- March 10th 1927 to October 5th 2012 (Creation)
Level of description
Extent and medium
Name of creator
Immediate source of acquisition or transfer
Content and structure area
Scope and content
LESLIE THOMAS KING (10th March 1927 – 5th October 2012)
Les was born in Coventry in 1927 to Gertrude and William King; a brother to Bill, Mary, Terry and Roselyn. He attended King Henry VIII Grammar School, passing his School Certificate in six subjects, two with credits. At school he was keen on sports particularly football, cricket and rugby. He left school during wartime, and trained as a pilot in the Fleet Air Arm, learning to fly Tiger Moths; but the war ended before he saw active service. He got a job as a landscape gardener with a company preparing sports fields and his first job was building a bowling green at Shipton-under-Wychwood. One Saturday evening he went to the Butchers Arms in the village for a drink and saw a girl playing the piano, his first meeting with Stella. They got talking and he escorted Stella and her friend to a dance at the Beaconsfield Hall. Stella said she was not too keen at first, but when she danced with him she was smitten. They were, and continued to be, brilliant dancers. The next week Stella took a cup of tea from her Aunty Mabel’s to the bowling green for him and the rest is history!
Les worked for Jaguar cars, before starting a haulage firm with his brother Bill. He always remembers one contract delivering rabbits to a butcher in Warwickshire! At weekends he drove the lorry down to see Stella. They were married 1949 and moved to Coventry where they both worked in the car industry. They moved to Bampton in 1960 to be near Stella’s mum and dad who owned a building firm and hardware store in the village, and they opened Kings of Bampton.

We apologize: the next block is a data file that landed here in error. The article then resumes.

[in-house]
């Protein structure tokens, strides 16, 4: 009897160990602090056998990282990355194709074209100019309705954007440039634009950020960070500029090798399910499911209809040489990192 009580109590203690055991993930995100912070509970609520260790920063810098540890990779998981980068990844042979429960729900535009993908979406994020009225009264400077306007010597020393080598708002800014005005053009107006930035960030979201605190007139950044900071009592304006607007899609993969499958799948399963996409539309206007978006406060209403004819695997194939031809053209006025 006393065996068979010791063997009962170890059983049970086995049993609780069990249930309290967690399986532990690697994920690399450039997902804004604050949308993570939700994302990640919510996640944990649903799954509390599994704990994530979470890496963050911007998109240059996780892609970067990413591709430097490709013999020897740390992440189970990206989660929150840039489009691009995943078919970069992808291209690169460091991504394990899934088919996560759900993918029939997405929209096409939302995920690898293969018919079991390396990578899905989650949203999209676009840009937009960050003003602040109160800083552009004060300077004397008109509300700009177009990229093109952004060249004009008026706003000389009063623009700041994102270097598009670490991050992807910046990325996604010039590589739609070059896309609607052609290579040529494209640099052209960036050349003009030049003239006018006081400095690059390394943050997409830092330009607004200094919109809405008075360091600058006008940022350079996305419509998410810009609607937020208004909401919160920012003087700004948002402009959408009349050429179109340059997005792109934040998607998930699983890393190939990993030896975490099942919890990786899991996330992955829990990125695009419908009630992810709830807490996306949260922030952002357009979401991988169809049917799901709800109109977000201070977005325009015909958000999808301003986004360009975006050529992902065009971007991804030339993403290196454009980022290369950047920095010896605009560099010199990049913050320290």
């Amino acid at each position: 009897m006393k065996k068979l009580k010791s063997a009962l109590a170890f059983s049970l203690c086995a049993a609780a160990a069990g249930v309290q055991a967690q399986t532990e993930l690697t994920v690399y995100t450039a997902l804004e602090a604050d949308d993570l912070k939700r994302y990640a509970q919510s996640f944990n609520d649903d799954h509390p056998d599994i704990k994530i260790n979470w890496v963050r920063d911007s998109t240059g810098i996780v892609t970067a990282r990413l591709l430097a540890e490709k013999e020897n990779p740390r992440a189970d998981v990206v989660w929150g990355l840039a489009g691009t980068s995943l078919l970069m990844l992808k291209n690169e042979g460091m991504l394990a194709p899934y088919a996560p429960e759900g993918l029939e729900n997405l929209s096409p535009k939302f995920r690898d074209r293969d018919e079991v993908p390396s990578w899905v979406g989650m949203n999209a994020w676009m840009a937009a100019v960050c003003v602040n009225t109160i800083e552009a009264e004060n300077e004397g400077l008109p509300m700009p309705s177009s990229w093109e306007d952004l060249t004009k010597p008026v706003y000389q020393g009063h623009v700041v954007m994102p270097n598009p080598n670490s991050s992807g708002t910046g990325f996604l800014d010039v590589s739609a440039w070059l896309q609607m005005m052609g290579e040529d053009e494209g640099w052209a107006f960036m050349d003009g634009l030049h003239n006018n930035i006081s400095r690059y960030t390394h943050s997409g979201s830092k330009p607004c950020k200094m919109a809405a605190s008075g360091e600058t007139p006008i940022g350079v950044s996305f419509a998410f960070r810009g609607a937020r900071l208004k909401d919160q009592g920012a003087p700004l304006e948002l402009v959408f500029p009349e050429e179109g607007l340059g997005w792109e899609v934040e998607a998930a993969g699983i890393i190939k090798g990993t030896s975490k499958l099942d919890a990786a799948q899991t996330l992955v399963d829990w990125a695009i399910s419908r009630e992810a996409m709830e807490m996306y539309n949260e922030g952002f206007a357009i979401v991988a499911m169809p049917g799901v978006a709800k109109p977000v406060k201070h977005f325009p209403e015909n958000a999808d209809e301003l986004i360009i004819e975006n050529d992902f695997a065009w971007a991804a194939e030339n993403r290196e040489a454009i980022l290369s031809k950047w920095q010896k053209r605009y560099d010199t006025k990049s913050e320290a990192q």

They’d never owned or run a shop before so came as raw recruits to the job and had to learn on the hoof. When Les and Stella turned up here to move into their new shop, there had been a mix-up over the contracts so, Stella and the budgie moved in with her parents, Dolly and Eric, for a month and Les had to stay elsewhere, because there just wasn’t space for him as well. When they eventually moved in, they found the contents of the upstairs were very much a store of everything that hadn’t sold over decades; as well as stock that did. It was an hilarious Aladdin’s cave which gave them many laughs and it also took them a long time, and a lot of hard work to get it all cleared out, and the upstairs made into a home.
The items on sales gradually settled to those of a drapers plus ladies and gents clothing and some footwear and they made a great success of that. They also tried offering made to measure suits which were beautifully made. Fittings were done after the shop closed. Hoppy Smith who lived in the caravan on the left as you go out of Bampton had one suit made. When he went to London he went to a Jewish tailor and asked if he could make him a made-to-measure suit with the same quality material and if so, how much it would cost. The answer was, yes, he could, and the price quoted was three times more than he’d paid in Bampton so Hoppy immediately ordered another one from Les & Stella!